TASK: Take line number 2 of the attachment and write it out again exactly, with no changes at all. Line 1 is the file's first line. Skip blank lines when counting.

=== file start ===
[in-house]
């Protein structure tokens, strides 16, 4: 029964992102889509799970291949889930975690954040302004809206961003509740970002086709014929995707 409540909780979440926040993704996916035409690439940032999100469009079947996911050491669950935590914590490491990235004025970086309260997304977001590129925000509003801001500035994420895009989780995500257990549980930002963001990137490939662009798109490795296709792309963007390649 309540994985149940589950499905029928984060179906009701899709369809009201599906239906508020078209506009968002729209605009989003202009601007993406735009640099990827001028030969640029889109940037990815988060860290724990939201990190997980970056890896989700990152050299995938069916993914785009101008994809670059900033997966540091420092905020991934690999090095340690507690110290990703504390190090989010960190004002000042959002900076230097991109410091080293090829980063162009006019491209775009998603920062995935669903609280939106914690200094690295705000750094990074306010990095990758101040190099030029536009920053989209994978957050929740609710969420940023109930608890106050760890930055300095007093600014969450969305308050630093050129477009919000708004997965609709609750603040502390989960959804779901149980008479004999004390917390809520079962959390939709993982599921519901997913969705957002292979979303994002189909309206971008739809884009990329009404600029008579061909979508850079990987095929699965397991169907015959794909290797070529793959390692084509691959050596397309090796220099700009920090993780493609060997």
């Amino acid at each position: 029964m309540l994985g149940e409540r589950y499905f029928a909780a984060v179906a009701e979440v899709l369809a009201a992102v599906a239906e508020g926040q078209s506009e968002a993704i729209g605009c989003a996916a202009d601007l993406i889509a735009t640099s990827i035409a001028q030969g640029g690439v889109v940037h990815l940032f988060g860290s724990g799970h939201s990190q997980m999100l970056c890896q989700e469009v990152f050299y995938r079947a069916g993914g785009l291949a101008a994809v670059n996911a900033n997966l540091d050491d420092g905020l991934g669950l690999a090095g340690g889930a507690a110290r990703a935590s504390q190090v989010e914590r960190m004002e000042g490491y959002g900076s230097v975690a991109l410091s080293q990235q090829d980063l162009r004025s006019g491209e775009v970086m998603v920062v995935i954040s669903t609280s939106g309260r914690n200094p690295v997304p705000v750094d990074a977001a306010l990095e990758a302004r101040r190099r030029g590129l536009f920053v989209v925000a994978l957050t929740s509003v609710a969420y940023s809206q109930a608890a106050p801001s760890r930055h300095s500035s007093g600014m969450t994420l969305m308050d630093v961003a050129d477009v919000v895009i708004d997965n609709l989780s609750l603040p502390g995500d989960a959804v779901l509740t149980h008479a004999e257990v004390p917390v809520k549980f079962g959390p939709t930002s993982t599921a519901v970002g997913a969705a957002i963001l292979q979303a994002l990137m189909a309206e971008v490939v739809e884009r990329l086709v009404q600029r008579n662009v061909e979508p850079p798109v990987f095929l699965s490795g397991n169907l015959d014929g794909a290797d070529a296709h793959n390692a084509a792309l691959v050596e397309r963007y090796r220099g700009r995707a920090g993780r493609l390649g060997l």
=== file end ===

């Protein structure tokens, strides 16, 4: 029964992102889509799970291949889930975690954040302004809206961003509740970002086709014929995707 409540909780979440926040993704996916035409690439940032999100469009079947996911050491669950935590914590490491990235004025970086309260997304977001590129925000509003801001500035994420895009989780995500257990549980930002963001990137490939662009798109490795296709792309963007390649 309540994985149940589950499905029928984060179906009701899709369809009201599906239906508020078209506009968002729209605009989003202009601007993406735009640099990827001028030969640029889109940037990815988060860290724990939201990190997980970056890896989700990152050299995938069916993914785009101008994809670059900033997966540091420092905020991934690999090095340690507690110290990703504390190090989010960190004002000042959002900076230097991109410091080293090829980063162009006019491209775009998603920062995935669903609280939106914690200094690295705000750094990074306010990095990758101040190099030029536009920053989209994978957050929740609710969420940023109930608890106050760890930055300095007093600014969450969305308050630093050129477009919000708004997965609709609750603040502390989960959804779901149980008479004999004390917390809520079962959390939709993982599921519901997913969705957002292979979303994002189909309206971008739809884009990329009404600029008579061909979508850079990987095929699965397991169907015959794909290797070529793959390692084509691959050596397309090796220099700009920090993780493609060997």